Eleven stages into the Giro d’Italia and the battle for the maglia rosa has begun to take shape with Australia’s Cadel Evans (BMC Racing) leading the charge from the overall contenders. The former Tour de France winner has ridden an astute race, picking the pockets of his rivals for every second he can and utilising his team’s energies to ram home his position as race leader. He’s been on the front foot since the race left Belfast employing a tactic of aggressive safety play that has left his rivals flat-footed.
The Australian currently leads the man who finished above him in last year’s race, Rigoberto Uran, by 57 seconds, with Tinkoff Saxo’s Rafal Majka at 1:10 and Domenico Pozzovivo flirting with a podium place at 1:20. Pozzovivo’s ride to Sestola aside, the GC contenders have sought to limit loses rather than expose weaknesses so far, a wise yet cautious choice given the terrain of the third week, but on the road to Barolo there will be no hiding place. We won’t see the GC standings take this final twist or turn but the 41.9 kilometre test will give the riders and the watching public a clearer sense of how this race will develop.
So is this a case of Evans snapping up more time and creating a healthier buffer before the third week? He currently leads Nairo Quintana 4-3 in time trial displays but once you strip out team efforts Evans leads 3-1 with his only defeat coming in the individual time trial to Chorges in last year’s Tour de France, when both riders were at polar opposites in terms of form and morale.
The course itself suits Evans more than Quintana too: it’s long straights, relatively shallow climbs allowing for the Australian to use his power against the clock to suffocate yet more life out of the Colombian’s overall challenge. It’s likely that any time gained though will be harmful rather than terminal to Quintana’s chances. If he loses in the region of two minutes to Evans he’ll likely head into the final week almost four minutes down. That’s not impossible to overcome but it would signal one of the greatest turn arounds in recent grand tour history.
Evans may face sterner competition from Rigoberto Uran in the time trial. The Colombian only beat Evans once against the clock before 2013 but has since beaten him twice. They drew one apiece against the clock last year with the Colombian stamping authority in the mountain time trial while Evans drew blood on the road to Saltara.
Pozzovivo could be the rider Evans, Quintana and Uran all have to watch. The Italian is vastly underrated against the clock but finished a superb third in last year’s individual time trial at the Vuelta. The only men to beat him were Fabian Cancellara and Tony Martin, with the Italian putting time into the likes of Vincenzo Nibali, Nicolas Roche, Alejandro Valverde, Chris Horner, Joaquim Rodriguez, and Rafal Majka, as well as over a minute into Uran.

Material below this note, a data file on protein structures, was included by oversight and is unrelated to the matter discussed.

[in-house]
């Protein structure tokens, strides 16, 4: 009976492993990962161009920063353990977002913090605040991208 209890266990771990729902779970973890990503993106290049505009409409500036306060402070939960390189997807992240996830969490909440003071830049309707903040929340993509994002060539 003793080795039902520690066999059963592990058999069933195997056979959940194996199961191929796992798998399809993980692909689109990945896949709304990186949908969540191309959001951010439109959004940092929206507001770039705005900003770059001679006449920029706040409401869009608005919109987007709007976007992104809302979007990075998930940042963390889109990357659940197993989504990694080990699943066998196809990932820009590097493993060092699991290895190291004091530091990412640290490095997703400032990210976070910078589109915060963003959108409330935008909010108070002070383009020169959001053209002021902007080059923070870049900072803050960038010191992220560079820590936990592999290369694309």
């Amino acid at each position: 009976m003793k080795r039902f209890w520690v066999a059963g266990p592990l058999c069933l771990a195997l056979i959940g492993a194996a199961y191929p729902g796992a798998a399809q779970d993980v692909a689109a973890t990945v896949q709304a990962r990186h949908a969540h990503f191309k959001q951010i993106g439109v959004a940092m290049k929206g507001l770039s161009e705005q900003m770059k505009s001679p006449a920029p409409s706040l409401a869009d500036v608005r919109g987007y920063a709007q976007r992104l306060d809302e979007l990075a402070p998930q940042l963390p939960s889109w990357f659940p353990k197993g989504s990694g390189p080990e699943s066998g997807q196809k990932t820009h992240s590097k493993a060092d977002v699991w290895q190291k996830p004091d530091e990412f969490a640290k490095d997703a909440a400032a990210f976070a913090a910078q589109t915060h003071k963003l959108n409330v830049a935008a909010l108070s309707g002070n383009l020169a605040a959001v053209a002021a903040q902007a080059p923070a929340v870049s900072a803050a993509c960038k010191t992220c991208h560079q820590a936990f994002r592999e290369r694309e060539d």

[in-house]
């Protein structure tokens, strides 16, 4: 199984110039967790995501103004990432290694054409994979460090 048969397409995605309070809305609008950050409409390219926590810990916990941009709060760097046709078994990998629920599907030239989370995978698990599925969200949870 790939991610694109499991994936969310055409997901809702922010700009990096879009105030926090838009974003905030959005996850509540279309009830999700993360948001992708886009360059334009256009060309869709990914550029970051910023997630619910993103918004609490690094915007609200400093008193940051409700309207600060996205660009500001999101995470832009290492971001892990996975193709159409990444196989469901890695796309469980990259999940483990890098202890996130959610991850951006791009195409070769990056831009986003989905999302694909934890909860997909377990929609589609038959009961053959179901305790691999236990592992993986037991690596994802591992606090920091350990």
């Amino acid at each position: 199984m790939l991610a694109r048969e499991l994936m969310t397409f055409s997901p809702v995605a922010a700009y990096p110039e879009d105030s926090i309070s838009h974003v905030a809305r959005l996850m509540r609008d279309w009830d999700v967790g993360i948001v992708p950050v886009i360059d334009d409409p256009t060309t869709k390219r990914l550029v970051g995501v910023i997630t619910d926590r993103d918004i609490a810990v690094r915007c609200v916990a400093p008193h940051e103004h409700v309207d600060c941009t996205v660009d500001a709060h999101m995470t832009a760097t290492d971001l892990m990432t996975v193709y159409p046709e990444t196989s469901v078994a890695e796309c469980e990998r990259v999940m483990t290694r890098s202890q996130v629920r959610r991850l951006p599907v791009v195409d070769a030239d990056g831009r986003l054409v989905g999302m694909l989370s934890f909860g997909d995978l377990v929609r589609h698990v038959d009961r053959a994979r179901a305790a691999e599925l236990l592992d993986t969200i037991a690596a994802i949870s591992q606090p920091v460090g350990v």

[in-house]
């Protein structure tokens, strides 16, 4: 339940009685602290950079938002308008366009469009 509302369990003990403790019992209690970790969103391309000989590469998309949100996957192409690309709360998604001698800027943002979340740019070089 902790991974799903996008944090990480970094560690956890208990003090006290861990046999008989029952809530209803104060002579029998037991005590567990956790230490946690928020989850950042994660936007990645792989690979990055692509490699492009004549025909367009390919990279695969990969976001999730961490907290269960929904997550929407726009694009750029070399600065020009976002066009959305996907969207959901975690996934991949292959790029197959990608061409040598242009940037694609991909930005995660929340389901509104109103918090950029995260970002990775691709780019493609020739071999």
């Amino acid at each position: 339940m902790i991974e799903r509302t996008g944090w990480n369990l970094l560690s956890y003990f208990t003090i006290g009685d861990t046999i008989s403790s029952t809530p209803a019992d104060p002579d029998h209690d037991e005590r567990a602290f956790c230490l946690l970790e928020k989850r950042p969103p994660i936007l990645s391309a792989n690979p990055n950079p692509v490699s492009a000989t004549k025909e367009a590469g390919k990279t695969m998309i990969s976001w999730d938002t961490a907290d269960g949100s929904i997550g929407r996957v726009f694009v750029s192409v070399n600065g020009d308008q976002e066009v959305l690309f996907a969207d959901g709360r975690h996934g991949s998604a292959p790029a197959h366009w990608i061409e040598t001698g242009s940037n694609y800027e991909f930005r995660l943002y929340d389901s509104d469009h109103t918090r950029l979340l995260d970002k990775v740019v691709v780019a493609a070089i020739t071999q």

There are others to keep an eye on too. Young Wilco Kelderman has quietly gone about his business in this year’s race but is growing in confidence as well as stature. It’s impossible to predict how he may fare in a climbing-heavy third week and with the responsibility of leading a team on his shoulders but a strong ride to Barolo could see him move to within touching distance of the podium. He has form in long time trials, having beaten Chris Froome and Evans in the 53km test at the 2012 Dauphine stage between Villié-Morgon and Bourg-en-Bresse. He conceded just nine second to Uran in the long time trial in last year’s Giro and similar result on Thursday would be deemed a success.
As for Majka, Aru, Kiserlovski, Basso and Rolland they will be looking to limit their losses and anything under two minutes to Evans would bolster their positions.
Yet this time trial is more than just a slugfest between the top GC contenders. Within the peloton there are a handful of time trial specialists who have saved their powder specifically for the test against the clock. The best-of-the-best against the clock are not at the race, a statement that can be backed up by the fact that only two riders from the top dozen in last year’s Worlds TT are present.
Orica’s Svein Tuft is licking his wounds after a crash but Movistar’s Jonathan Castroviejo could feature. Maxime Monfort, stage 11 winner Michael Rogers and Kanstantsin Siutsou (10th in the Worlds last year) could also play a part. Adriano Malori would have made the list but a heavy crash on stage 11 will surely ruin his chances.
The course itself marries the necessity of technical skill with efforts in timing and of course power. The road gradually rises towards the first time check at Boscasso at 12.6 kilometres. A technical descent follows before the course opens up for the powerful chrono riders with flat seconds running towards the second time check at Alba at 26.2 kilometres. The road rises again between the 34 and 37 kilometre point before a final descent and then a final drag up to the finish at Barolo.
Key time trial start times
Svein Tuft (Orica-GreenEdge) 12:45
Adriano Malori (Movistar) 13:42
Jonathan Castroviejo (Movistar) 14:23
Pieter Weening (Orica-GreenEdge) 14:41
Michele Scarponi (Astana) 14:46
Michael Rogers (Tinkoff-Saxo) 15:12
Ryder Hesjedal (Garmin-Sharp) 15:38
Pierre Rolland (Europcar) 15:50
Ivan Basso (Cannondale) 15:53
Robert Kiserlovski (Trek Factory Racing) 15:56
Nairo Quintana (Movistar) 15:59
Wilco Kelderman (Blanco) 16:02
Fabio Aru (Astana) 16:05
Steve Morabito (BMC) 16:08
Domenico Pozzovivo (AG2R La Mondiale) 16:11
Rafal Majka (Tinkoff-Saxo) 16:14
Rigoberto Urán (Omega Pharma-QuickStep) 16:17
Cadel Evans (BMC) 16:20
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